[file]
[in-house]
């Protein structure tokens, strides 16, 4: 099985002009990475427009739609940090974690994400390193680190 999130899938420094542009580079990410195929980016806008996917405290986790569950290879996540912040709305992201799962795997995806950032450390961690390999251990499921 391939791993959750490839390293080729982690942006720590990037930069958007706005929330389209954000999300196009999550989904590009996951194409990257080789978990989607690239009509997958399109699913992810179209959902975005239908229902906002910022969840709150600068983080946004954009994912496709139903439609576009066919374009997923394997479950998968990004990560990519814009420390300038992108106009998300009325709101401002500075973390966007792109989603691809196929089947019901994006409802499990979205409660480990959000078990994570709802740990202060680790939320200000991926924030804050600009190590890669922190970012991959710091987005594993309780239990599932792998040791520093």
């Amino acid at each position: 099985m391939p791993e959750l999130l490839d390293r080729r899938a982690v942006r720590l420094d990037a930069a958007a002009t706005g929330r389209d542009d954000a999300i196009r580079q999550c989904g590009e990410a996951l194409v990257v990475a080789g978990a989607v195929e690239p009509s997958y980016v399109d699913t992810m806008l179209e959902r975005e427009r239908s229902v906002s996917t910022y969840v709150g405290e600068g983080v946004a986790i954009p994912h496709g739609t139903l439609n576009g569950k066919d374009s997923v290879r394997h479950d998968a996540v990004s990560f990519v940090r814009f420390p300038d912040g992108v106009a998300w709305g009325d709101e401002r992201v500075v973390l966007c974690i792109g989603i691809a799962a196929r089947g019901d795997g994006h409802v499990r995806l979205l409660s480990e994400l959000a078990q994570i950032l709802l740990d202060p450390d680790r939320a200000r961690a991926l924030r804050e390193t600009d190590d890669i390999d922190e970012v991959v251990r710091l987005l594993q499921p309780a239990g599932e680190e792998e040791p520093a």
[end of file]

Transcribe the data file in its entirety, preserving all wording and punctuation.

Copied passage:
[in-house]
């Protein structure tokens, strides 16, 4: 099985002009990475427009739609940090974690994400390193680190 999130899938420094542009580079990410195929980016806008996917405290986790569950290879996540912040709305992201799962795997995806950032450390961690390999251990499921 391939791993959750490839390293080729982690942006720590990037930069958007706005929330389209954000999300196009999550989904590009996951194409990257080789978990989607690239009509997958399109699913992810179209959902975005239908229902906002910022969840709150600068983080946004954009994912496709139903439609576009066919374009997923394997479950998968990004990560990519814009420390300038992108106009998300009325709101401002500075973390966007792109989603691809196929089947019901994006409802499990979205409660480990959000078990994570709802740990202060680790939320200000991926924030804050600009190590890669922190970012991959710091987005594993309780239990599932792998040791520093």
């Amino acid at each position: 099985m391939p791993e959750l999130l490839d390293r080729r899938a982690v942006r720590l420094d990037a930069a958007a002009t706005g929330r389209d542009d954000a999300i196009r580079q999550c989904g590009e990410a996951l194409v990257v990475a080789g978990a989607v195929e690239p009509s997958y980016v399109d699913t992810m806008l179209e959902r975005e427009r239908s229902v906002s996917t910022y969840v709150g405290e600068g983080v946004a986790i954009p994912h496709g739609t139903l439609n576009g569950k066919d374009s997923v290879r394997h479950d998968a996540v990004s990560f990519v940090r814009f420390p300038d912040g992108v106009a998300w709305g009325d709101e401002r992201v500075v973390l966007c974690i792109g989603i691809a799962a196929r089947g019901d795997g994006h409802v499990r995806l979205l409660s480990e994400l959000a078990q994570i950032l709802l740990d202060p450390d680790r939320a200000r961690a991926l924030r804050e390193t600009d190590d890669i390999d922190e970012v991959v251990r710091l987005l594993q499921p309780a239990g599932e680190e792998e040791p520093a």